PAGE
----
By: Wenceslao E. Mateo Jr.
THE PLAN for the Iloilo River of Senator Franklin Drilon is to make it a gathering place for recreational and cultural activities. Both Congressman Jerry P. Treñas and Mayor Jed Patrick Mabilog have agreed to that plan.
In fact, works on the esplanade, where promenaders may enjoy themselves very early morning and/or late in the afternoon, are already in earnest at the Efraim Treñas Boulevard.
To get the project on the go, Mayor Mabilog even had to cause the demolition of a restaurant by the bank of the river in the area. And he did it in a stinging show of temerity to disregard political relations for what he believed to be in the public interest.
The owner of this restaurant was in the same ticket of his ally, Congressman Treñas, in the last elections, who did not even complain that this happened to his partymate. This restaurateur, who is presently a city councilor, had subsequently filed a case against the mayor and several others for “illegally” peeling off his restaurant.
Undoubtedly, the river, itself, must be the first thing that should give that idea of transforming the river bank areas into a wholesome place to go. And that should start off with a determined effort to clean the river.
We hope the International River Summit this coming May 30 to June 1 will be able to teach us how to really clean the Iloilo River from the experiences of other countries. We also hope to learn from it about how we can subsequently transform it into a wholesome place for recreational and cultural activities along its banks.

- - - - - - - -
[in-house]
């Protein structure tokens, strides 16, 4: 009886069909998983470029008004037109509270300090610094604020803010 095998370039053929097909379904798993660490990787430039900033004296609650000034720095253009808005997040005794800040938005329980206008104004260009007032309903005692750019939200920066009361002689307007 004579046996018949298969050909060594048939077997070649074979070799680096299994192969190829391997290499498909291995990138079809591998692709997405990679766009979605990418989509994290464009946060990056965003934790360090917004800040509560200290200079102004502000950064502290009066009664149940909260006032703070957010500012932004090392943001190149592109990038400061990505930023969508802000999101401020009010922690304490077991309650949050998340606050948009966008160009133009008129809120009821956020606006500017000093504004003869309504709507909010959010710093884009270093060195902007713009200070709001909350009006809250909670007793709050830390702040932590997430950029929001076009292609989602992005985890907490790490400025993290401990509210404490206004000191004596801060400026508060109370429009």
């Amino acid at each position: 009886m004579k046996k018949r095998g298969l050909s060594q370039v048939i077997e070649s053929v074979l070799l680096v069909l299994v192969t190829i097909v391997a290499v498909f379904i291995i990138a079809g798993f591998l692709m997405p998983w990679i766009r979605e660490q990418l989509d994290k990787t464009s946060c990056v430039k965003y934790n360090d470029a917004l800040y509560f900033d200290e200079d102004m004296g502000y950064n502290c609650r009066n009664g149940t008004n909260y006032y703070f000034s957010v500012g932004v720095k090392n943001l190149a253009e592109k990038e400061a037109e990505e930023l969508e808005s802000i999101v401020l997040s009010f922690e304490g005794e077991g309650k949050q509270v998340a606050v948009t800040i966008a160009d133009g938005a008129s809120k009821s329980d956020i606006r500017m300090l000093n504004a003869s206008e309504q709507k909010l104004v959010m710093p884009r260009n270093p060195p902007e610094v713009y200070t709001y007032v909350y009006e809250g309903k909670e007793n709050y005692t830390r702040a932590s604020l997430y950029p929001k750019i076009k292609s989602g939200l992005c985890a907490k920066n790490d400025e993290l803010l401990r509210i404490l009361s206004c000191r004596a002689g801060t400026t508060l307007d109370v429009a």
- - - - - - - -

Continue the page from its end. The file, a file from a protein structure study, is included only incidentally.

A clean river – in fact, anything that is clean – is always a beauty to behold. And what is beautiful is always interesting company, which opens to more interesting moments together in various enjoyable activities. For that matter, girls should not worry if they are not as beautiful on the face as a movie star. Just look clean and smell clean and you could even be more attractive than a movie star.
Where people can find peace and enjoyment in a clean river, enjoying the other recreational and cultural activities along the banks of the river will just follow with a binding force.
But how do we make the Iloilo River clean…really clean? One thing, which the city government is now trying to implement, is for establishments along the river banks to install waste water treatment facilities so that what pour as wastes from their activities will not so much pollute the river.
There is, however, a big problem with litters that come with storm water from the plains, the river tributaries and through drain outlets to the river.
I understand that the architect of this rehabilitation plan at the Iloilo River has a great admiration of Singapore’s major tourist river today, one of whose attractions is the cleanliness of the river, itself.
This architect even recommended it as a model. Because of that, he must have an idea of how to aptly clean the Iloilo River, with probably just a little help from delegates from Singapore.
Moreover, we should not only clean the river surface. We should also clean the bottom. Already, Senator Drilon has ordered a complete demolition of all illegal fishing activities in the Iloilo River, especially the fishpens. These fish catching methods gather silt and bury the bottom nutrients from aquatic organisms that feed on them, including the baby fishes that need to stay in the river until they are old enough to join their elders in the depths of the oceans.
As breeding and nursery areas for young fishes, the mangroves by the banks of the river should always be kept free from litters, especially plastic materials that might be mistaken by them as food, which can actually kill them when ingested.
When the cleanliness is finally achieved and maintained, then indeed the Iloilo River will be a wholesome place where to have our recreational and cultural activities along with our guests and visiting tourists.